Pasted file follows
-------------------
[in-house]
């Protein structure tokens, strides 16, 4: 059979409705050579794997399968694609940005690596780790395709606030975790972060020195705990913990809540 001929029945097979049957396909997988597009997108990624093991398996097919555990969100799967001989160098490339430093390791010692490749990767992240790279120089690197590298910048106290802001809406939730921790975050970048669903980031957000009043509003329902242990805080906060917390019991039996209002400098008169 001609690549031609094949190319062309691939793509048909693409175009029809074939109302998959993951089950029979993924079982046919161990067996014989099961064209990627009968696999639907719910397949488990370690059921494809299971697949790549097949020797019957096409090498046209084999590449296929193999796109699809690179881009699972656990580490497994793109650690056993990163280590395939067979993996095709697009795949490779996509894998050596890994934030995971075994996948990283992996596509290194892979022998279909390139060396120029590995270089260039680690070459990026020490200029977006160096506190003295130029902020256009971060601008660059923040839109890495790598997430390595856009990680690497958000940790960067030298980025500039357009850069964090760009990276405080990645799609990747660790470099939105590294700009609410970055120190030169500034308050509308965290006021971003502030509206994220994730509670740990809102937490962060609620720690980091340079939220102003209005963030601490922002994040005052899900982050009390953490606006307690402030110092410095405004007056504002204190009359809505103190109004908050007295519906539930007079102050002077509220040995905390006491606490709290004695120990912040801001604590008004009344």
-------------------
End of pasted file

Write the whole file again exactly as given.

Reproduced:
[in-house]
């Protein structure tokens, strides 16, 4: 059979409705050579794997399968694609940005690596780790395709606030975790972060020195705990913990809540 001929029945097979049957396909997988597009997108990624093991398996097919555990969100799967001989160098490339430093390791010692490749990767992240790279120089690197590298910048106290802001809406939730921790975050970048669903980031957000009043509003329902242990805080906060917390019991039996209002400098008169 001609690549031609094949190319062309691939793509048909693409175009029809074939109302998959993951089950029979993924079982046919161990067996014989099961064209990627009968696999639907719910397949488990370690059921494809299971697949790549097949020797019957096409090498046209084999590449296929193999796109699809690179881009699972656990580490497994793109650690056993990163280590395939067979993996095709697009795949490779996509894998050596890994934030995971075994996948990283992996596509290194892979022998279909390139060396120029590995270089260039680690070459990026020490200029977006160096506190003295130029902020256009971060601008660059923040839109890495790598997430390595856009990680690497958000940790960067030298980025500039357009850069964090760009990276405080990645799609990747660790470099939105590294700009609410970055120190030169500034308050509308965290006021971003502030509206994220994730509670740990809102937490962060609620720690980091340079939220102003209005963030601490922002994040005052899900982050009390953490606006307690402030110092410095405004007056504002204190009359809505103190109004908050007295519906539930007079102050002077509220040995905390006491606490709290004695120990912040801001604590008004009344």